They can provide help with domestic tasks, including:

  • cooking
  • cleaning
  • laundry
  • shopping
  • paying bills

Care workers can also help with personal care, including:

  • taking medication
  • washing
  • cleaning teeth or dentures
  • getting up and going to bed
  • getting dressed
  • going to the toilet
  • eating and drinking

Care workers can also accompany people on social outings, be a golf buddy, take people to medical appointments or just provide companionship, a friendly face and a sympathetic ear. We care for and support people of all ages, in all types of environments.

Put simply, our care workers do whatever it takes to help our customers to keep living the most colourful life possible, as independently as possible.

How often will a care worker visit?

A care worker can visit for 15 minutes, several hours or anything in between. Visits range from once per week to numerous times per day – essentially, they will visit as much or as little as you need them to. Live-in care workers are available for those who would like the assurance of someone being on-hand around the clock.

How do you select care workers?

Excellent care starts with excellent care workers. We believe the most important aspect of being a care worker is to have the right personality, so our first step is to interview potential care workers face-to-face to get to know them properly.

Next, we check their career history, verify any qualifications and training, check their references, assess their physical and mental fitness, and make sure they have the right to work in the UK. After this comes the vetting procedure known as a Disclosure and Barring Service check (formerly known as a CRB check).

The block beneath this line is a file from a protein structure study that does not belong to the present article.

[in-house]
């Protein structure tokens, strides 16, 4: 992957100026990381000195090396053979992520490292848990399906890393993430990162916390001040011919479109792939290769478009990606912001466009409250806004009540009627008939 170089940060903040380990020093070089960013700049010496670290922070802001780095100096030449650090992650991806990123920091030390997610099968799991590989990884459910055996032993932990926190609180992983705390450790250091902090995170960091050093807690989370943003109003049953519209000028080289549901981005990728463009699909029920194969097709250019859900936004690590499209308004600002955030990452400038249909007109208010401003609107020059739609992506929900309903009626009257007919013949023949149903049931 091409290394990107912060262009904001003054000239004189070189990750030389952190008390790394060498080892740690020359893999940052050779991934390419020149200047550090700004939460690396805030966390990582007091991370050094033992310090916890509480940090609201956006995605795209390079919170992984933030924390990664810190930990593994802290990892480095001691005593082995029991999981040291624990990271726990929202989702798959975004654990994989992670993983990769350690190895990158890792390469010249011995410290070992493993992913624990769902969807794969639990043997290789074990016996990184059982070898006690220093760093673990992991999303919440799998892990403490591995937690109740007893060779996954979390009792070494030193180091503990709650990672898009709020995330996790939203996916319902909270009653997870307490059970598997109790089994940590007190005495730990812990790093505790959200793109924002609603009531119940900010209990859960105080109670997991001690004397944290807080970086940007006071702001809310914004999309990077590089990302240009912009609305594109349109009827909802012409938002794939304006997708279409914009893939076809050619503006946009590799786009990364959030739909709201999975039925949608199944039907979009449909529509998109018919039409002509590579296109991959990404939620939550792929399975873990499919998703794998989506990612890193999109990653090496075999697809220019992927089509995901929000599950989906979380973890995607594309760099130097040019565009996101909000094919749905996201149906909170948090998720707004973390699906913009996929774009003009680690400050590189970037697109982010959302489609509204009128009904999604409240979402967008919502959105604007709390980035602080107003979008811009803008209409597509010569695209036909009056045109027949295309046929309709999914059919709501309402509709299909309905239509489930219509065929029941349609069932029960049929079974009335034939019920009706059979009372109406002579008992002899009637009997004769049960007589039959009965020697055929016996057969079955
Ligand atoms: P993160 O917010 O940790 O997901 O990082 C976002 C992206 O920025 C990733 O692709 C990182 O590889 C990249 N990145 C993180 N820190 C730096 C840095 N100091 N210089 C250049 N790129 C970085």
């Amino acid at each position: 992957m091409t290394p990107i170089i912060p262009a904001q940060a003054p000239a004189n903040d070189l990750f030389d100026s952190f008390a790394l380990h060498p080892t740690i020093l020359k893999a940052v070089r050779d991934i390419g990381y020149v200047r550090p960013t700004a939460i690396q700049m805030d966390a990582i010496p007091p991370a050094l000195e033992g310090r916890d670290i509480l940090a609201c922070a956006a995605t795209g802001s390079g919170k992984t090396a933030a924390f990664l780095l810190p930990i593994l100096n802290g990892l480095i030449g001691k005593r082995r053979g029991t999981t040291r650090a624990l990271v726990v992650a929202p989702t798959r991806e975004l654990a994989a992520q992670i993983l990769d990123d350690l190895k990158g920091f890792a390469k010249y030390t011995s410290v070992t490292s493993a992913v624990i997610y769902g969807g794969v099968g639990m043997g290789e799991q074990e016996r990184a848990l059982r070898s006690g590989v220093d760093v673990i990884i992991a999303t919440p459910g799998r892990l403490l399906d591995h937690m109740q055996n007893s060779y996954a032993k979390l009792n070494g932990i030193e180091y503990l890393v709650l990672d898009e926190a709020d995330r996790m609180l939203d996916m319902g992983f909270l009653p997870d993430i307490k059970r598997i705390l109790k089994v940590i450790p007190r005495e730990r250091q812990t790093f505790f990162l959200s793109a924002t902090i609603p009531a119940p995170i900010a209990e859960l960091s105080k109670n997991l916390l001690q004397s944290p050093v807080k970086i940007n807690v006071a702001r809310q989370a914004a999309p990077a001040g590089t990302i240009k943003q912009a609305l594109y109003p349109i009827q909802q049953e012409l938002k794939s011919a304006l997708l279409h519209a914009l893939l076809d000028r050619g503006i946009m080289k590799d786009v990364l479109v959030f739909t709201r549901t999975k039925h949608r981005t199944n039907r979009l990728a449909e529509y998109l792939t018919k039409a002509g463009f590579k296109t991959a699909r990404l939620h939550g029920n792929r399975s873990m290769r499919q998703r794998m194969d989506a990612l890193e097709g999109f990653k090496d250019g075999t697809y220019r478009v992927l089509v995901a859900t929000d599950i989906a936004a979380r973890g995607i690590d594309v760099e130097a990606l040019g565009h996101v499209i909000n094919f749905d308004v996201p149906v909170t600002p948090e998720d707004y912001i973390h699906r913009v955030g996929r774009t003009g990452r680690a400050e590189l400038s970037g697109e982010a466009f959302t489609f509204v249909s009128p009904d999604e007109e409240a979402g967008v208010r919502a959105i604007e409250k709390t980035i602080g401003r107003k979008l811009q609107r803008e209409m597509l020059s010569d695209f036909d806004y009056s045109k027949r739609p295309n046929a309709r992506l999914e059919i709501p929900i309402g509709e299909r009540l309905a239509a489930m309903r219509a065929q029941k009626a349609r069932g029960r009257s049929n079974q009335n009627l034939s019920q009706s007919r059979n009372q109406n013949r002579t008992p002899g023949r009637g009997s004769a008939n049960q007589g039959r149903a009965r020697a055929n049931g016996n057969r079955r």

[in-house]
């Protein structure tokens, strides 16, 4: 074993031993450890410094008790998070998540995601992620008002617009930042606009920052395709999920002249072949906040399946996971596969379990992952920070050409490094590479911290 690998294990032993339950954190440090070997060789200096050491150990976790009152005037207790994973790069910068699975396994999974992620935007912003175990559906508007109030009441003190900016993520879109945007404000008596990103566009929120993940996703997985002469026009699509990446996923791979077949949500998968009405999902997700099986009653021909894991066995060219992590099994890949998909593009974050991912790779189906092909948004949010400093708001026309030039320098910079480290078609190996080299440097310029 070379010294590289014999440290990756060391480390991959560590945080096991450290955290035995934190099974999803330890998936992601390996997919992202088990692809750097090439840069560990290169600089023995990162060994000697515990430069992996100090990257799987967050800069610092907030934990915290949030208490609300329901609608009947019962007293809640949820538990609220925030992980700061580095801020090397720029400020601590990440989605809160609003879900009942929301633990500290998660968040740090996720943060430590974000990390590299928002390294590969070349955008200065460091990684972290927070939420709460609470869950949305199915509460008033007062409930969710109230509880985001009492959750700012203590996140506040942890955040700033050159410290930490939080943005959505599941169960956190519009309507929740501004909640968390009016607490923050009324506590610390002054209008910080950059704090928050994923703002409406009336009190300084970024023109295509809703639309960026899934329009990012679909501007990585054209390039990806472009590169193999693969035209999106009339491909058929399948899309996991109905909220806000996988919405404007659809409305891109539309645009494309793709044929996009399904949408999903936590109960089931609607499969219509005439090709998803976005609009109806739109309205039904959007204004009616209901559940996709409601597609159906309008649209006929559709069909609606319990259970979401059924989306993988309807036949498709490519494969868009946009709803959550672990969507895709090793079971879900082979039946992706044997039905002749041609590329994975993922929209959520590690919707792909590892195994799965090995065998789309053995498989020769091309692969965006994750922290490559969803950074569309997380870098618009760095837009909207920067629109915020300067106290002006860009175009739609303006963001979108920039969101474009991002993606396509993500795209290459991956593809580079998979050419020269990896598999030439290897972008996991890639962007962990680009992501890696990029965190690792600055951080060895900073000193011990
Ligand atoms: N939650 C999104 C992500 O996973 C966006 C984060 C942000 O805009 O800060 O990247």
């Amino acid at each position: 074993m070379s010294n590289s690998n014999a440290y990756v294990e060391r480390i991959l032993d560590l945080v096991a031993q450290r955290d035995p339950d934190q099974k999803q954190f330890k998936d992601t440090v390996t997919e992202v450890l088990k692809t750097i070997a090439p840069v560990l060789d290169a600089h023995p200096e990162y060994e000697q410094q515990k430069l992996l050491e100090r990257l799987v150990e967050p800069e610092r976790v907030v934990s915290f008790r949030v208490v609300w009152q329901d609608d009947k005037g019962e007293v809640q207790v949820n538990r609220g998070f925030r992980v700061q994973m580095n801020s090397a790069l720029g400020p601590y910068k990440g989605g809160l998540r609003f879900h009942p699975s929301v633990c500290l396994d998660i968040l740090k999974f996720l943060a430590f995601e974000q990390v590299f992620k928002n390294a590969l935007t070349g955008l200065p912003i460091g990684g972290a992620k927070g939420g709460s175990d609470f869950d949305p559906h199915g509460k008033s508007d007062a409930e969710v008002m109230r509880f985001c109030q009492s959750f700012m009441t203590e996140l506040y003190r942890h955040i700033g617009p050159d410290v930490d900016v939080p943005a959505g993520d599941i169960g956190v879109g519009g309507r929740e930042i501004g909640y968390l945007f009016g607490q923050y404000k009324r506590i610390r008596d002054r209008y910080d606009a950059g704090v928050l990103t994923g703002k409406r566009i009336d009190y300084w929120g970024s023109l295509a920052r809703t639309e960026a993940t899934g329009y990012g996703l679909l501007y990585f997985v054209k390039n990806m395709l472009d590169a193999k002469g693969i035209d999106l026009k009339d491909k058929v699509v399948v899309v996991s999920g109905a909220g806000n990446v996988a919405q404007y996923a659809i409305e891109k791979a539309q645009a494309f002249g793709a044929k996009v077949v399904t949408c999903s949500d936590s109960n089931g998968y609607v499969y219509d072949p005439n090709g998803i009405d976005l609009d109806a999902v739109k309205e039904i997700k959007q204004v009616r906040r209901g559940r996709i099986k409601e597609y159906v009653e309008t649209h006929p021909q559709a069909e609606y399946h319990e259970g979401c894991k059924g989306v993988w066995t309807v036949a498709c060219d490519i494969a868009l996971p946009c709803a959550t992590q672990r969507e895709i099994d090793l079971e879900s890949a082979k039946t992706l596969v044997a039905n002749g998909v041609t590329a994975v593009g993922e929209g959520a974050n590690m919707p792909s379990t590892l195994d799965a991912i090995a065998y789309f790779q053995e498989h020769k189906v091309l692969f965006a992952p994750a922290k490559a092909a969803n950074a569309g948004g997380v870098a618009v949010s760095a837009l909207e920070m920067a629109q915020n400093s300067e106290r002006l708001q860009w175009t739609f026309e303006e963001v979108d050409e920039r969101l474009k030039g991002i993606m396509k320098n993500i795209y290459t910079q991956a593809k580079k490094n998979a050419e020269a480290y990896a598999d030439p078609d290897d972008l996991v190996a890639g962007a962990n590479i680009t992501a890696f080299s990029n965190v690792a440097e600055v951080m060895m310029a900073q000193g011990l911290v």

The final stage is a rigorous four-day selection training course to ensure potential care workers have the right skills and competencies. Care workers must pass this initial training course and satisfy all of the above requirements before they are able to begin training on the job accompanied by an experienced mentor.

What training do your care workers receive?

First, our care workers undertake selection training. This intensive training course takes place over four days and equips care workers with essential professional skills. The training is provided by qualified Health and Social Care Trainers and is supported by the care worker’s branch manager.

After induction, care workers are able to register for a qualification in social care, such as a Level 2 Diploma (SVQ Level 2 in Scotland) or an Apprenticeship. Our staff are given full support in training for qualifications and developing new skills, meeting with their manager every 12 weeks to discuss their Personal Development Plan.

Do care workers work on bank holidays?

Yes. Our service is available 365 days a year – our care workers will always be there for you, even on Christmas Day. Your wellbeing is their, and our, priority.

Allied Healthcare

Why should I choose Allied?

With over 40 years’ experience, we understand how to deliver exceptional care that makes a real difference to people’s lives. As one of the UK’s largest care providers, we supply over 9 million hours of life-enhancing care every year. We’re the trusted care provider of choice for many UK authorities and we’re an approved healthcare supplier to the NHS.

Learn more about Allied Healthcare.

Where is Allied Healthcare based?

Our network of more than 80 branches across the UK allows us to manage local teams of healthcare professionals, giving you local touch points and the benefit of a truly personal service.

To find your nearest branch, use our branch finder.

Is Allied Healthcare monitored by the appropriate regulatory bodies?

Our service is regularly appraised by the appropriate regulatory bodies, and we constantly review our control procedures to make sure that every element of our service – and every Allied Healthcare worker – is fully compliant.

You can read more about this under our commitment to quality pages.